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Scan the Man: Scanimation Book Event on June 14
June 10, 2008

Gallop Book Cover

Gallop! A Scanimation Picture Book by Rufus Butler Seder

Gallop! A Scanimation Picture Book is one of those books I bought for a child in my life, but was reluctant to hand it over when the fateful day came. The book mesmerized me from the start. The minute I picked it up in the museum shop, I was hooked. When I brought it back to the office, a few people gathered around to watch me turn the pages, and in turn, watch the animals move, glide, hop, and gallop across the pages of this imaginative book. The author, Rufus Butler Seder, will be making a presentation he's calling Adventures in Optical Motion at SAAM on Saturday, June 14. Eye Level had a chance to speak to the author, who lives in the Boston area.

Eye Level: How did you come up with the idea for Gallop? What inspired you?

Rufus Butler Seder: I've been doing stuff related to this for almost eighteen years. Gallop is my first book. Previously, I created three thirty-foot glass and hand-cast murals for Union Station. The book was my attempt to do something a bit more affordable. I realized that I could go back a step to an earlier stage and create animation using a field of black stripes on acetate. A simple pull tab reveals the horse in one position, then the next.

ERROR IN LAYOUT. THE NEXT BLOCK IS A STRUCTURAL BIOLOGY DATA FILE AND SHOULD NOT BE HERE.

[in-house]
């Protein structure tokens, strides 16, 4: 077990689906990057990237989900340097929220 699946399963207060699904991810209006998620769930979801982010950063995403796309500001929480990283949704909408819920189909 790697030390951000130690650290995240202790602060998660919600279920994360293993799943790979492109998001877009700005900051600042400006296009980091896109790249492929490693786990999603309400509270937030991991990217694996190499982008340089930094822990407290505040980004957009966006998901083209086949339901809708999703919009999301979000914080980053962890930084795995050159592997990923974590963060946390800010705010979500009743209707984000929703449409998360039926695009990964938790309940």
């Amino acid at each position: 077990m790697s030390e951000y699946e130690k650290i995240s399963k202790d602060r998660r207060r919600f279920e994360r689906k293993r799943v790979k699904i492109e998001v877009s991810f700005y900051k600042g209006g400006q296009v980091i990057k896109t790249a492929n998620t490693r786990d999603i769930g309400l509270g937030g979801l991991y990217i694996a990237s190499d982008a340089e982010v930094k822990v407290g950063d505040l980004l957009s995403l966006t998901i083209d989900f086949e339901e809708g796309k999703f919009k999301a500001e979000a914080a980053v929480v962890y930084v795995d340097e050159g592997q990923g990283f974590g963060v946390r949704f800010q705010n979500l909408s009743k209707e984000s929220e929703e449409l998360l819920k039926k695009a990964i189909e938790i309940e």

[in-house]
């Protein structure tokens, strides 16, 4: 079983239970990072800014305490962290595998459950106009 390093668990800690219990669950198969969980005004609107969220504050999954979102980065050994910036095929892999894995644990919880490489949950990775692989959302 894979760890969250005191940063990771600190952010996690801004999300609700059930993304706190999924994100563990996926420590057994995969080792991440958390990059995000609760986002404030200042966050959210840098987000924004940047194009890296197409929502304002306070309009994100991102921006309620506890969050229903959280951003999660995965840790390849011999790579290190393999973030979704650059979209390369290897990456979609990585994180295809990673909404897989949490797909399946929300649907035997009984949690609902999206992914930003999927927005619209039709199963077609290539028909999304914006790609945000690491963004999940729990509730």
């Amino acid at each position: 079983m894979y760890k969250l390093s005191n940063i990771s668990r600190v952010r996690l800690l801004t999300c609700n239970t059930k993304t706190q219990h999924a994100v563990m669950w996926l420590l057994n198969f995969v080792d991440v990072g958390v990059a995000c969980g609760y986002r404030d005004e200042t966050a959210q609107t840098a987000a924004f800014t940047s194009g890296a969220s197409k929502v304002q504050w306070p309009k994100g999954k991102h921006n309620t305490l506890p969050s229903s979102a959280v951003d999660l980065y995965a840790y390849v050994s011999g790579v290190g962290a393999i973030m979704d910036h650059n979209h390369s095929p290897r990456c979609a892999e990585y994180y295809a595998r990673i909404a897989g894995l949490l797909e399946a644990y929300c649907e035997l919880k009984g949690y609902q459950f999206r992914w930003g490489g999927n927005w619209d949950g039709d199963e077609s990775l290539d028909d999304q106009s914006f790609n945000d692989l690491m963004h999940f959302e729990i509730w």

EL: Eadweard Muybridge, known for his "stop action" images, seems to play a role in your work.

RBS: Yes, that is his horse, based on his famous studies in Palo Alto in 1886. There's not a person working in moving images today who has not drawn on Muybridge. The images repeat themselves over and over. The cat is Muybridge's as well.

EL: I'm looking forward to Saturday's program. Can you tell us a little about what you have planned?

RBS: I'm going to briefly discuss the history of motion and optical toys going all the way back to zoetropes, from around 1850. Some of these are still around. Artists are breaking new ground in this--there are subway zoetropes. Nobody has really abandoned these. My presentation will take us from zoetropes all the way to the present. Even though my book is in some ways primitive as compared to video, people are still finding it new.

EL: How do you work?

RBS: I go out in the field and I'll videotape the dog running. Then I'll go home and store the animation frames in my computer, then select those frames that look best. I'll rework it then test the animation until I really get something that has the look I want. I then scramble it up . . . and lo and behold!

EL: Can you give us a scoop and tell us what's next?

RBS: Waddle is volume two, and it will come out this October. I can't say too much about it. One animal is an ant; that's all I can say at this point.

EL: We'll take it. Thank you!

Posted by Howard on June 10, 2008 in Lectures on American Art


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